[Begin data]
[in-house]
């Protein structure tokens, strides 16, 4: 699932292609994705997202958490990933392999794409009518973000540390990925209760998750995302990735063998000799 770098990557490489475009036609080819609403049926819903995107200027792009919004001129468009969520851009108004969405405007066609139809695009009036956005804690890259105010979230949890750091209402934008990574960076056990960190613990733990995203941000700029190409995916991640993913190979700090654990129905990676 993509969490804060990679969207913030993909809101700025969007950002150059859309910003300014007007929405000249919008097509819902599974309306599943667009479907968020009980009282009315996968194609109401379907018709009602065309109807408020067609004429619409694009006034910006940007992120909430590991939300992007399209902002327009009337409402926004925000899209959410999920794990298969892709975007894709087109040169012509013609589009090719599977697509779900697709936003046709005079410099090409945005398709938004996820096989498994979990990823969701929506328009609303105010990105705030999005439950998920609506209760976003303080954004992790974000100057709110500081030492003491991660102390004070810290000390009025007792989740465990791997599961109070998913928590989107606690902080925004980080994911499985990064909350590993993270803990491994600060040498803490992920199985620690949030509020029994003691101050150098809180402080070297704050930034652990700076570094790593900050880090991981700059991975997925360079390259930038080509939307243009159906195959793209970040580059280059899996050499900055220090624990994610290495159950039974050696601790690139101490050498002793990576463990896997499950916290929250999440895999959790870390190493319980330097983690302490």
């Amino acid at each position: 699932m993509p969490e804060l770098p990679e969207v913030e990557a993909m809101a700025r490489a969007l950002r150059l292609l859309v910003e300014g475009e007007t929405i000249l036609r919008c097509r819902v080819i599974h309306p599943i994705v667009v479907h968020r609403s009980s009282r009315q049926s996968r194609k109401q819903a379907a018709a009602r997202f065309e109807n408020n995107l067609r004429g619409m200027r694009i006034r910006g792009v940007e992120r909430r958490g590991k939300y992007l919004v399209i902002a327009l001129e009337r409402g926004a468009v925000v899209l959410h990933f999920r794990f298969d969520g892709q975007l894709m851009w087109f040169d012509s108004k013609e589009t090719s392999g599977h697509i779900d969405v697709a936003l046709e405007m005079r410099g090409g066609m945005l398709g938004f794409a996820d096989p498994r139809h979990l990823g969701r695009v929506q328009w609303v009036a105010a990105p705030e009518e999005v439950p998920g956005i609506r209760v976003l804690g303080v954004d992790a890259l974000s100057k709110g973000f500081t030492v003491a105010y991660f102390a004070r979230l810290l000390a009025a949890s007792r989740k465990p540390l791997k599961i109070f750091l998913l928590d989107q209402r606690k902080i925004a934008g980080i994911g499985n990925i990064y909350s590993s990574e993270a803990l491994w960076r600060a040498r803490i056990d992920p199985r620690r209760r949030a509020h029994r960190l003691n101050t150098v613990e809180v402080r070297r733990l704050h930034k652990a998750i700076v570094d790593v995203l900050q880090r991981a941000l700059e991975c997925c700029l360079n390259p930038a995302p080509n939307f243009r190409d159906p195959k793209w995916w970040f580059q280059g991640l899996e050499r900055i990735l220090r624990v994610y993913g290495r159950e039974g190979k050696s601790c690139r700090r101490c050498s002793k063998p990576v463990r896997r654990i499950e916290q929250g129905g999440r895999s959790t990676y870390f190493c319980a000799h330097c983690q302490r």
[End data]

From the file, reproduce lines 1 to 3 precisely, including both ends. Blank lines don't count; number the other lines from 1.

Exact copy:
[in-house]
């Protein structure tokens, strides 16, 4: 699932292609994705997202958490990933392999794409009518973000540390990925209760998750995302990735063998000799 770098990557490489475009036609080819609403049926819903995107200027792009919004001129468009969520851009108004969405405007066609139809695009009036956005804690890259105010979230949890750091209402934008990574960076056990960190613990733990995203941000700029190409995916991640993913190979700090654990129905990676 993509969490804060990679969207913030993909809101700025969007950002150059859309910003300014007007929405000249919008097509819902599974309306599943667009479907968020009980009282009315996968194609109401379907018709009602065309109807408020067609004429619409694009006034910006940007992120909430590991939300992007399209902002327009009337409402926004925000899209959410999920794990298969892709975007894709087109040169012509013609589009090719599977697509779900697709936003046709005079410099090409945005398709938004996820096989498994979990990823969701929506328009609303105010990105705030999005439950998920609506209760976003303080954004992790974000100057709110500081030492003491991660102390004070810290000390009025007792989740465990791997599961109070998913928590989107606690902080925004980080994911499985990064909350590993993270803990491994600060040498803490992920199985620690949030509020029994003691101050150098809180402080070297704050930034652990700076570094790593900050880090991981700059991975997925360079390259930038080509939307243009159906195959793209970040580059280059899996050499900055220090624990994610290495159950039974050696601790690139101490050498002793990576463990896997499950916290929250999440895999959790870390190493319980330097983690302490």
């Amino acid at each position: 699932m993509p969490e804060l770098p990679e969207v913030e990557a993909m809101a700025r490489a969007l950002r150059l292609l859309v910003e300014g475009e007007t929405i000249l036609r919008c097509r819902v080819i599974h309306p599943i994705v667009v479907h968020r609403s009980s009282r009315q049926s996968r194609k109401q819903a379907a018709a009602r997202f065309e109807n408020n995107l067609r004429g619409m200027r694009i006034r910006g792009v940007e992120r909430r958490g590991k939300y992007l919004v399209i902002a327009l001129e009337r409402g926004a468009v925000v899209l959410h990933f999920r794990f298969d969520g892709q975007l894709m851009w087109f040169d012509s108004k013609e589009t090719s392999g599977h697509i779900d969405v697709a936003l046709e405007m005079r410099g090409g066609m945005l398709g938004f794409a996820d096989p498994r139809h979990l990823g969701r695009v929506q328009w609303v009036a105010a990105p705030e009518e999005v439950p998920g956005i609506r209760v976003l804690g303080v954004d992790a890259l974000s100057k709110g973000f500081t030492v003491a105010y991660f102390a004070r979230l810290l000390a009025a949890s007792r989740k465990p540390l791997k599961i109070f750091l998913l928590d989107q209402r606690k902080i925004a934008g980080i994911g499985n990925i990064y909350s590993s990574e993270a803990l491994w960076r600060a040498r803490i056990d992920p199985r620690r209760r949030a509020h029994r960190l003691n101050t150098v613990e809180v402080r070297r733990l704050h930034k652990a998750i700076v570094d790593v995203l900050q880090r991981a941000l700059e991975c997925c700029l360079n390259p930038a995302p080509n939307f243009r190409d159906p195959k793209w995916w970040f580059q280059g991640l899996e050499r900055i990735l220090r624990v994610y993913g290495r159950e039974g190979k050696s601790c690139r700090r101490c050498s002793k063998p990576v463990r896997r654990i499950e916290q929250g129905g999440r895999s959790t990676y870390f190493c319980a000799h330097c983690q302490r």